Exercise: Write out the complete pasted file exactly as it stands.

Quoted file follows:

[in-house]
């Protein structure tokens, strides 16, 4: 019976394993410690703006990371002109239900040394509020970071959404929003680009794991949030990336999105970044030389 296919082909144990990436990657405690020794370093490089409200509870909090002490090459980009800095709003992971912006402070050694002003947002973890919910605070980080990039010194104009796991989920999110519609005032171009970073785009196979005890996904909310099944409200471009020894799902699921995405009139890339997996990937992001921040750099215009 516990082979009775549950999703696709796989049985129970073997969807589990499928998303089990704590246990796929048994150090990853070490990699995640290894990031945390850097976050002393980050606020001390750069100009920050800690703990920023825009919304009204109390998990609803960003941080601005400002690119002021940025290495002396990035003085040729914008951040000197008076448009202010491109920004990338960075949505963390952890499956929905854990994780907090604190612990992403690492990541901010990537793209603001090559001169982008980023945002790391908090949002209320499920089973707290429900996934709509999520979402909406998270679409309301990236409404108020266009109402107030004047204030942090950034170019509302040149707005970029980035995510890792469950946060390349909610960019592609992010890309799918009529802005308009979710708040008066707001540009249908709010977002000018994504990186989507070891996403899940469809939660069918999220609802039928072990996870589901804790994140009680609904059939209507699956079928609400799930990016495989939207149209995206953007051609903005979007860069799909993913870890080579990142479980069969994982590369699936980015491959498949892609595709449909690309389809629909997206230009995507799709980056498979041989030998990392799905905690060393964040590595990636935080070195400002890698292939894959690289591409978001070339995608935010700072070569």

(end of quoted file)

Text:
[in-house]
């Protein structure tokens, strides 16, 4: 019976394993410690703006990371002109239900040394509020970071959404929003680009794991949030990336999105970044030389 296919082909144990990436990657405690020794370093490089409200509870909090002490090459980009800095709003992971912006402070050694002003947002973890919910605070980080990039010194104009796991989920999110519609005032171009970073785009196979005890996904909310099944409200471009020894799902699921995405009139890339997996990937992001921040750099215009 516990082979009775549950999703696709796989049985129970073997969807589990499928998303089990704590246990796929048994150090990853070490990699995640290894990031945390850097976050002393980050606020001390750069100009920050800690703990920023825009919304009204109390998990609803960003941080601005400002690119002021940025290495002396990035003085040729914008951040000197008076448009202010491109920004990338960075949505963390952890499956929905854990994780907090604190612990992403690492990541901010990537793209603001090559001169982008980023945002790391908090949002209320499920089973707290429900996934709509999520979402909406998270679409309301990236409404108020266009109402107030004047204030942090950034170019509302040149707005970029980035995510890792469950946060390349909610960019592609992010890309799918009529802005308009979710708040008066707001540009249908709010977002000018994504990186989507070891996403899940469809939660069918999220609802039928072990996870589901804790994140009680609904059939209507699956079928609400799930990016495989939207149209995206953007051609903005979007860069799909993913870890080579990142479980069969994982590369699936980015491959498949892609595709449909690309389809629909997206230009995507799709980056498979041989030998990392799905905690060393964040590595990636935080070195400002890698292939894959690289591409978001070339995608935010700072070569």